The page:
Tweeting as a juror

Oh, it’s all go on the jury front at the moment! First, I’m called up to be a juror, then the Lord Chief Justice of England and Wales decides to discuss the topic of tweeting and doing online research while acting as a juror.

In terms of my own experience in a Scottish court, I have to say, there weren’t any warnings about tweeting or going online via our phones by anyone official while I was in the public area of the court, or the jury room. I think there may have been a comment by the Clerk to turn phones to silent while we waited to be selected, but that may be a figment of my imagination, as I was reminding myself to make sure my phone was on silent while sitting there.

Once selected and led to the jury room we were told by the court officer that we had to turn our phones off, and we were to be allowed one phone call to a relevant person who needed to know we’d been selected and therefore unavailable until 4pm (childminders etc) on the landline in the room, but other than that, we were meant to be incommunicado. I did think it was a slightly archaic instruction at the time, especially since one individual who needed to inform her childcarer just used her mobile, as it was easier than finding the number and dialling it on the landline phone! We were instructed about not discussing the case with family or friends when we went home, but nothing was said about not looking up the defendants online.

Needless to say, this “turn your phones off” instruction was pretty much completely ignored – texting and emailing was going on frequently as we sat in the jury room, and people continued to use their phones to do their work (one person was using his Blackberry to deal with his emails, while we sat twiddling our thumbs waiting), while others were texting regular updates to people about when they might possibly be getting out of the court. I was also naughty and did tweet once….to say I was bored! And I was also texting to ask someone to look up the times of the next trains for me, as I was going to see them whenever we were allowed out.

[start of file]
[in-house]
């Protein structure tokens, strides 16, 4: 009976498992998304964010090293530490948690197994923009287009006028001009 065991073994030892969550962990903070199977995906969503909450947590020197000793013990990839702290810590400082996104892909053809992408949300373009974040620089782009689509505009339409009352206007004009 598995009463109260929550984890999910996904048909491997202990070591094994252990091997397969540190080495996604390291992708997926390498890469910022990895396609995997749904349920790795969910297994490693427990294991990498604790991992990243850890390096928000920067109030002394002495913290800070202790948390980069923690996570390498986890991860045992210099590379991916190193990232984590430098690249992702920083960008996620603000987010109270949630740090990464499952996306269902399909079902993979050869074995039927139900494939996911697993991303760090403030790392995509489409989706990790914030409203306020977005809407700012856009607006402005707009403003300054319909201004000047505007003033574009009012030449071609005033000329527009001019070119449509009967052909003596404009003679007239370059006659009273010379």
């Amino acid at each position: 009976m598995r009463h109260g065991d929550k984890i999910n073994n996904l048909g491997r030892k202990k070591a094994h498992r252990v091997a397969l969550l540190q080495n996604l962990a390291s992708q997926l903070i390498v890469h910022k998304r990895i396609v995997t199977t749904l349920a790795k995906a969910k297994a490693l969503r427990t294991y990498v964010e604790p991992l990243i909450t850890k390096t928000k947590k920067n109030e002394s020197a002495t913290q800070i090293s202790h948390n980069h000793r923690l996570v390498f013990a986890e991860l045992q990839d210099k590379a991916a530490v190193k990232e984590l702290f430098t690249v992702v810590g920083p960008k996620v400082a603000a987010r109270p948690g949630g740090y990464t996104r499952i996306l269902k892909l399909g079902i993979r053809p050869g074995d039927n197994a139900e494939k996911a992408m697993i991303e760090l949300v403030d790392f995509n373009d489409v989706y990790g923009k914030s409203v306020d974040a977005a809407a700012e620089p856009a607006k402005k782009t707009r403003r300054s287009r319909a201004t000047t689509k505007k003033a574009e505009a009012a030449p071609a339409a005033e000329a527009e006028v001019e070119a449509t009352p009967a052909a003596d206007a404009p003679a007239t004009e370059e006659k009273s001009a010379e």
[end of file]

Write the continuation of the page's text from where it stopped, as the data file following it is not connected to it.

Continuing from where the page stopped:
Admittedly, we as the jury hadn’t heard anything beyond what had been read out in public in the court, so perhaps things would have been different if we’d actually been involved in any deliberations.

So, to complain about people tweeting in court, when they’ve not had any instructions NOT to, may be a bit daft. Yes, technically, in the jury room our phones should have been turned off. But when you’re being dragged out of your normal life to sit on a jury, and everything’s put on hold, you need some sort of way to still stay involved with reality. And with modern technology allowing so much of your life to be dealt with via your phone (emails, texts, social networks, events calendar), cutting you off from that without an understandable reason means people WILL just ignore your rules, as my jury members and I did.

If you want people not to do specific things, tell them that: don’t just assume they’ll know the rules and reasons that you do, or that they will be compliant enough not to show some interested thought and actively try and find out themselves, in some small way, what “really” happened in a case…it’s definitely a temptation to “play detective”!

You could also clearly explain the penalties for disobedience – we knew we could get in trouble for discussing the case with other people, and that was something that I don’t think any of us had any intention of doing, but there was no hint of a penalty for internet/online activity.

Mainly unprofessional

So, I’m following some of the “New Professionals Conference 2010” online and one of the tools referred to was Personas, to see what your online presence is like. Or, how references by to and about you online appear visually.
I used my normal online username (it’s more distinctive than my “proper” name), and was pretty amused by the results.
It seems that the thing that I’m least of all, is “professional”, closely followed by “committees”. Whoops!
Mainly, I’m either aggressive, or I provoke aggression, and sports and fashion feature highly. Hmmmm, I’m thinking that there’s maybe something REALLY ODD about this.
Wanna fight about it? Huh? DO YA?!?!
😉
Edited to add: OK, so it does a different thing every time then?!? This is what I got when I redid it again, for the same single word username (so it’s not getting confused by two words, misspellings etc). Perhaps this is the truer one? More online, and social, MUCH less aggression…but perhaps that’s because it’s been joined by “military”. Whaaa?

We’ll tell you about privacy…but only if you use Internet Explorer

So, I bought a can of Coke. It had a code under the ring pull, that advised you to either text (for a cost), or visit the Coke Zone website, to see if you’d won a prize.

So, I toddled off to the website, entered the code, and hit return.
Oh.